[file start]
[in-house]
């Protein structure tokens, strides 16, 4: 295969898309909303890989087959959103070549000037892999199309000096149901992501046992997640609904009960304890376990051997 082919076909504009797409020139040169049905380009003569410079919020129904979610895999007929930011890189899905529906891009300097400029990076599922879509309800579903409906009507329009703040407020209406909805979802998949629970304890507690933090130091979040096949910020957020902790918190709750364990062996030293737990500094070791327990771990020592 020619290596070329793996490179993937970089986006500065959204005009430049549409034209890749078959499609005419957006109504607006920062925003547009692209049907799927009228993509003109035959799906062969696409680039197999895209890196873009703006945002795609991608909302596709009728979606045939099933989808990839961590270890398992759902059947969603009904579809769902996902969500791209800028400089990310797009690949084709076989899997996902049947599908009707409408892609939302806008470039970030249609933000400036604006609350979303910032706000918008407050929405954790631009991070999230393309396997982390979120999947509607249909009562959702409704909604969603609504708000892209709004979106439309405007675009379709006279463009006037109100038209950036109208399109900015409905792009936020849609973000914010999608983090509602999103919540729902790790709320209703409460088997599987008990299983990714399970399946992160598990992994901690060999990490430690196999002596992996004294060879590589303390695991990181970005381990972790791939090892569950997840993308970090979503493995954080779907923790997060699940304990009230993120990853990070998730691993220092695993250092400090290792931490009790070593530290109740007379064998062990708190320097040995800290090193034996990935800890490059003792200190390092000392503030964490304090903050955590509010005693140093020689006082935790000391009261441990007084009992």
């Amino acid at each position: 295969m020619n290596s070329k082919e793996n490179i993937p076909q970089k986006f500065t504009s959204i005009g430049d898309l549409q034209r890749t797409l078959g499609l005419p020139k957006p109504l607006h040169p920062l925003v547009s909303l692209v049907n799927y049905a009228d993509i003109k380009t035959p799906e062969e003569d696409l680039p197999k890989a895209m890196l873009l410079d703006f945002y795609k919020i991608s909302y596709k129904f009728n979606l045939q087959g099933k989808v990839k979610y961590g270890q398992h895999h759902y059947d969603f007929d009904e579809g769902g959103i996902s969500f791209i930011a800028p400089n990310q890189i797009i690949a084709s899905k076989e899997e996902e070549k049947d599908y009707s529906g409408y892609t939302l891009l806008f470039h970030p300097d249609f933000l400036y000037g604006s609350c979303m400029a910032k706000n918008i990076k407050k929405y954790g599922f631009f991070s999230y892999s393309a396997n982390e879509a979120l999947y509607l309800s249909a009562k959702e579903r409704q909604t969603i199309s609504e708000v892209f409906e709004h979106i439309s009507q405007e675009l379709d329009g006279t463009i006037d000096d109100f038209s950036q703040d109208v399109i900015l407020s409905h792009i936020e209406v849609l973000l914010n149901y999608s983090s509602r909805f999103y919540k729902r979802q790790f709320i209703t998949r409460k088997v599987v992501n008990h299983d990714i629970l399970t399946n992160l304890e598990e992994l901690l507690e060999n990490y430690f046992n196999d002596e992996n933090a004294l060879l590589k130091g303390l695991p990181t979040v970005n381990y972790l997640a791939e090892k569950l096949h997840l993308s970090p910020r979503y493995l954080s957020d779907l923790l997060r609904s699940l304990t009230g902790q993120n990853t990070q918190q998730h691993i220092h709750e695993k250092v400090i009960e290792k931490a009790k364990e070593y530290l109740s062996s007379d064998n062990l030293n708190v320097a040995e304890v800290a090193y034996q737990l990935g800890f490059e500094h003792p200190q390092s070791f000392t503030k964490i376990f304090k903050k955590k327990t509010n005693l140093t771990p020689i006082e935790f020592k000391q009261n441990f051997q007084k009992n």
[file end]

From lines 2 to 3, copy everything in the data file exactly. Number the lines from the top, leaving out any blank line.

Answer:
């Protein structure tokens, strides 16, 4: 295969898309909303890989087959959103070549000037892999199309000096149901992501046992997640609904009960304890376990051997 082919076909504009797409020139040169049905380009003569410079919020129904979610895999007929930011890189899905529906891009300097400029990076599922879509309800579903409906009507329009703040407020209406909805979802998949629970304890507690933090130091979040096949910020957020902790918190709750364990062996030293737990500094070791327990771990020592 020619290596070329793996490179993937970089986006500065959204005009430049549409034209890749078959499609005419957006109504607006920062925003547009692209049907799927009228993509003109035959799906062969696409680039197999895209890196873009703006945002795609991608909302596709009728979606045939099933989808990839961590270890398992759902059947969603009904579809769902996902969500791209800028400089990310797009690949084709076989899997996902049947599908009707409408892609939302806008470039970030249609933000400036604006609350979303910032706000918008407050929405954790631009991070999230393309396997982390979120999947509607249909009562959702409704909604969603609504708000892209709004979106439309405007675009379709006279463009006037109100038209950036109208399109900015409905792009936020849609973000914010999608983090509602999103919540729902790790709320209703409460088997599987008990299983990714399970399946992160598990992994901690060999990490430690196999002596992996004294060879590589303390695991990181970005381990972790791939090892569950997840993308970090979503493995954080779907923790997060699940304990009230993120990853990070998730691993220092695993250092400090290792931490009790070593530290109740007379064998062990708190320097040995800290090193034996990935800890490059003792200190390092000392503030964490304090903050955590509010005693140093020689006082935790000391009261441990007084009992």
């Amino acid at each position: 295969m020619n290596s070329k082919e793996n490179i993937p076909q970089k986006f500065t504009s959204i005009g430049d898309l549409q034209r890749t797409l078959g499609l005419p020139k957006p109504l607006h040169p920062l925003v547009s909303l692209v049907n799927y049905a009228d993509i003109k380009t035959p799906e062969e003569d696409l680039p197999k890989a895209m890196l873009l410079d703006f945002y795609k919020i991608s909302y596709k129904f009728n979606l045939q087959g099933k989808v990839k979610y961590g270890q398992h895999h759902y059947d969603f007929d009904e579809g769902g959103i996902s969500f791209i930011a800028p400089n990310q890189i797009i690949a084709s899905k076989e899997e996902e070549k049947d599908y009707s529906g409408y892609t939302l891009l806008f470039h970030p300097d249609f933000l400036y000037g604006s609350c979303m400029a910032k706000n918008i990076k407050k929405y954790g599922f631009f991070s999230y892999s393309a396997n982390e879509a979120l999947y509607l309800s249909a009562k959702e579903r409704q909604t969603i199309s609504e708000v892209f409906e709004h979106i439309s009507q405007e675009l379709d329009g006279t463009i006037d000096d109100f038209s950036q703040d109208v399109i900015l407020s409905h792009i936020e209406v849609l973000l914010n149901y999608s983090s509602r909805f999103y919540k729902r979802q790790f709320i209703t998949r409460k088997v599987v992501n008990h299983d990714i629970l399970t399946n992160l304890e598990e992994l901690l507690e060999n990490y430690f046992n196999d002596e992996n933090a004294l060879l590589k130091g303390l695991p990181t979040v970005n381990y972790l997640a791939e090892k569950l096949h997840l993308s970090p910020r979503y493995l954080s957020d779907l923790l997060r609904s699940l304990t009230g902790q993120n990853t990070q918190q998730h691993i220092h709750e695993k250092v400090i009960e290792k931490a009790k364990e070593y530290l109740s062996s007379d064998n062990l030293n708190v320097a040995e304890v800290a090193y034996q737990l990935g800890f490059e500094h003792p200190q390092s070791f000392t503030k964490i376990f304090k903050k955590k327990t509010n005693l140093t771990p020689i006082e935790f020592k000391q009261n441990f051997q007084k009992n």